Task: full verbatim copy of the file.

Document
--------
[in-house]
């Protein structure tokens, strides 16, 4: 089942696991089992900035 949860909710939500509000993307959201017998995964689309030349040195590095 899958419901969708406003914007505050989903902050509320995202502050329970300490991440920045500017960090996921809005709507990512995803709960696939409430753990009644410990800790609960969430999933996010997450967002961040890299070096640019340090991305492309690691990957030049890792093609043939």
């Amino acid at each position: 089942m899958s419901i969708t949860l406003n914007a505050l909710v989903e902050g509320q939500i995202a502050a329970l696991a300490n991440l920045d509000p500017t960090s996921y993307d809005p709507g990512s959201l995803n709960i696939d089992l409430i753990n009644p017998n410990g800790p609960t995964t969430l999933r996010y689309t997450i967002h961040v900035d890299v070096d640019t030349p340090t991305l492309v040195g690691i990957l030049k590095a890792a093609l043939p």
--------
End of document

[in-house]
């Protein structure tokens, strides 16, 4: 089942696991089992900035 949860909710939500509000993307959201017998995964689309030349040195590095 899958419901969708406003914007505050989903902050509320995202502050329970300490991440920045500017960090996921809005709507990512995803709960696939409430753990009644410990800790609960969430999933996010997450967002961040890299070096640019340090991305492309690691990957030049890792093609043939």
């Amino acid at each position: 089942m899958s419901i969708t949860l406003n914007a505050l909710v989903e902050g509320q939500i995202a502050a329970l696991a300490n991440l920045d509000p500017t960090s996921y993307d809005p709507g990512s959201l995803n709960i696939d089992l409430i753990n009644p017998n410990g800790p609960t995964t969430l999933r996010y689309t997450i967002h961040v900035d890299v070096d640019t030349p340090t991305l492309v040195g690691i990957l030049k590095a890792a093609l043939p």